|The Land of Green Ginger, by Winifred Holtby.|
Not, alas the 1983 Virago, but a 2012 edition,
with a Yorkshire Dales British Railways Poster
on the cover, which I quite like.
To be offered such gifts of fortune, to seek Commercial Lane and to find – the day before Christmas Eve and by lamplight too – the Land of Green Ginger, dark, narrow, mysterious road to Heaven, to Fairy Land, to anywhere, anywhere, even to South Africa, which was the goal of all men’s longing, where Father lived in a rondavel…
The heroine of Winifred Holtby’s The Land of Green Ginger spends a lot of time yearning for far-flung, fabulous lands. She is born in South Africa, but her mother dies, and her missionary father cannot care for a baby, so she’s sent back home to England to be raised by her maiden aunts in Yorkshire.
She is highly imaginative, drawing her knowledge of life from books (she’s in love with Walter Raleigh and the Scarlet Pimpernel), and she dreams of travelling the world to see strange, exotic places. But in 1914, aged 18, she falls in love with Teddy Leigh who tells her he has been given the world to wear as a golden ball. At this point I started thinking of Milton, but it was a golden chain which linked Earth to Heaven – but the golden ball was in the fairy tale about the Frog Prince, and it seems that Teddy is paying tribute to Joanna, who is golden haired, tall, and ‘grandly portioned’.
Teddy Leigh drew towards her happiness and health as a chilled traveller draws towards a fire. She seemed so young, so strong, so sure that life was good. He, who snatched sudden joys from an uncertain world, looked at her with envious longing. She seemed as strong and stablished as a golden tower.
It is her vitality, her love of life that attracts him - but in the end those are the qualities he comes to hate the most. For Teddy is a kind of Frog Prince in reverse, who can never be rescued by a kiss. Handsome, charming, debonair, he has TB, but Army medics have passed him as fit for active service and he is off to join his unit, and feels he has been handed life as a golden ball.
He and Joanna marry, and a daughter is duly born nine months after their brief honeymoon. His visit home on a gunnery course results in a second daughter, and eventually in June 1918 the combination of gas and consumption proves too much and he is invalided out and ends up at the Yorkshire Military Sanatorium, where the true nature of his illness is finally revealed to Joanna (but not by Teddy – he never mentions it to her).
Unable to return to Cambridge and continue studying for the ministry, he uses an Army pay-out to buy Scatterthwaite, a run-down, isolated farm (at the time it was believed open-air life helped consumptives). However, he and Joanna have no money, no experience and no aptitude for farming. “Small debts prospered as did nothing else on the land,” Holtby tells us.
Teddy, faced with his broken dreams and broken health, is querulous, selfish and demanding. Joanna struggles to make ends meet as she tries to care for him and run the farm. Eventually, to protect the children from infection, sends them to her aunts.
|The Virago 1983 edition - I'd love this edition,but|
can I justify two copies of the same book, even if
it is a Virago?
Growing shabbier and shabbier, she develops a reputation for oddness – she’s viewed as a bad housekeeper, a bad mother (because she sent her children away), and a bad farmer. As the local curate observes, she looks strange (she is wearing green stockings on the day he calls). And her behaviour is even more peculiar, for she never says or does what you expect. She’s an unsettling sort of person.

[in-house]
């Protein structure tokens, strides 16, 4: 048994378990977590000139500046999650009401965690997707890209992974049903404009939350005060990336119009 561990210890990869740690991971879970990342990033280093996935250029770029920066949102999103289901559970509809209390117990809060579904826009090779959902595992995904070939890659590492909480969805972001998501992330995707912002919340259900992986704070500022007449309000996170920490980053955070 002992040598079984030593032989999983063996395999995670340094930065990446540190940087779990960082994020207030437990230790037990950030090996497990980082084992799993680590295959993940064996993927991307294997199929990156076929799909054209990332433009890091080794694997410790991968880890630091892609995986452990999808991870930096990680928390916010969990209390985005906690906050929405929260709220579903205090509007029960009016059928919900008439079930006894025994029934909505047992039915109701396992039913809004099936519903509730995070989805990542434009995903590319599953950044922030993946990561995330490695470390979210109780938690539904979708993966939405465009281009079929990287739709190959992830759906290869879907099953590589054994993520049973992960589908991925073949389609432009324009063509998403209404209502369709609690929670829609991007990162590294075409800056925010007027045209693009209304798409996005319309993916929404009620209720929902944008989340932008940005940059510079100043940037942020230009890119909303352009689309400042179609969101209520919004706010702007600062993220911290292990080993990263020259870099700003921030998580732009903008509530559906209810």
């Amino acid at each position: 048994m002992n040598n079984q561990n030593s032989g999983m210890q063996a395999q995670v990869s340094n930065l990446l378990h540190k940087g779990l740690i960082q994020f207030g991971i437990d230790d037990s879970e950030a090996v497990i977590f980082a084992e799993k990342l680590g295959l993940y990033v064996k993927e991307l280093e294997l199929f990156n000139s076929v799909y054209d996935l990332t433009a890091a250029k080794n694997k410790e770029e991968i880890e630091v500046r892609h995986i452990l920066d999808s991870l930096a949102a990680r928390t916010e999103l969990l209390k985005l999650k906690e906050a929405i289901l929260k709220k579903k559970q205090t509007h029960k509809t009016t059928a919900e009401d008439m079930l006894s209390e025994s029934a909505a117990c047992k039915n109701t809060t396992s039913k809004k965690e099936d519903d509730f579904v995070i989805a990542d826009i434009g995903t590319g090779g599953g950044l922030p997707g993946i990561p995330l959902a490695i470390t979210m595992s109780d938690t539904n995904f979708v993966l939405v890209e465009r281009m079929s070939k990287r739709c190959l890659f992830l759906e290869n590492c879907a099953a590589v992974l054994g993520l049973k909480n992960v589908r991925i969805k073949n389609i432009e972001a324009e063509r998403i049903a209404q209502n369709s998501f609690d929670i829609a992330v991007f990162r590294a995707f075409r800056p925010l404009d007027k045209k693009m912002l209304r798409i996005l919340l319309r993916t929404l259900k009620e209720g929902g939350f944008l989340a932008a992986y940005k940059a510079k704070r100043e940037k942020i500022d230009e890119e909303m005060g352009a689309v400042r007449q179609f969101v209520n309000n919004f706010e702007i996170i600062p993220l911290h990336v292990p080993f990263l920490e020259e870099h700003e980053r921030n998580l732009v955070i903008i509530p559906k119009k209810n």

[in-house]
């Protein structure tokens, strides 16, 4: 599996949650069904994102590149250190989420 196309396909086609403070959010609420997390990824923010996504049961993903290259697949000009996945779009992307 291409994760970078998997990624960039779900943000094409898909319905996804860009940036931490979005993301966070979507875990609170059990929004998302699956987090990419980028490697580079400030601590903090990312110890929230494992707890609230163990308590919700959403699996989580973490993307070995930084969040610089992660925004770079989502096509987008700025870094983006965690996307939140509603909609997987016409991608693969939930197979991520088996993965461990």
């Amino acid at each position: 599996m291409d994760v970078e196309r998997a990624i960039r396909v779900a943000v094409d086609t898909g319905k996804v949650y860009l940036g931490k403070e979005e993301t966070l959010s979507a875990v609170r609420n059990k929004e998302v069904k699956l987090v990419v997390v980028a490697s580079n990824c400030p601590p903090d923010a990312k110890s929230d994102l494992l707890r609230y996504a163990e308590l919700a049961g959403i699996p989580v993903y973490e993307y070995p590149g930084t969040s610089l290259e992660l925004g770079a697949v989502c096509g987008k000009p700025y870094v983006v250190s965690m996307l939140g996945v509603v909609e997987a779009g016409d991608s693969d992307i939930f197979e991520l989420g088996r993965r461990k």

Things get worse when local landowner Sir Wentworth Marshall employs a group of Finns to establish a forestry project. Local villagers resent the foreigners, and tensions build. But the real trouble comes when the interpreter, Hungarian Paul Szermai, comes to lodge with Joanna and Teddy. Joanna has already glimpsed Szermai in the woods, envisioning him as Tam Lin from the old ballad, or a fairy tale eldritch knight. There is no foundation for the ensuing scandal, but their friendship is misinterpreted - even Teddy suspects them of having an affair – and the story moves inexorably towards what should be a final tragic conclusion.
I won’t reveal what happens, but somehow Joanna finds herself again, and sets off with her children to pursue her dream. Life is a good bargain, she tells Sir Wentworth.
I mean, imagine what it would be like if you were dead, and you looked up and saw people acquiescing in life, and treating it like a poor thing, and saying, “You can’t have the best of both worlds,” as a kind of reason for getting the best of none. Wouldn’t you feel cheated? I should. I’d think, “Here am I who’d give anything, anything to be alive again and there they are treating life like a bad bargain.” Why, it’s the best bargain. It’s the only bargain worth buying if you really live.
Joanna’s struggle to find fulfilment is played out in the aftermath of WWI, and though she is uninterested in politics and social change, things like employment problems and the peace movement are there in the background. They are never intrusive, but I think they inform much of Holtby’s work. I don't know that enjoyable is necessarily the right word to describe it. Compelling would be nearer the mark. But it's well worth reading - I'd recommend it.
*In case you wonder, The Land of Green Ginger is a real street in Hull (Holtby’s inspiration for Kingsport in novel), and is believed to have got its name because in Tudor times it was the place where green ginger, a conserve of ginger and lemon juice, was sold or made.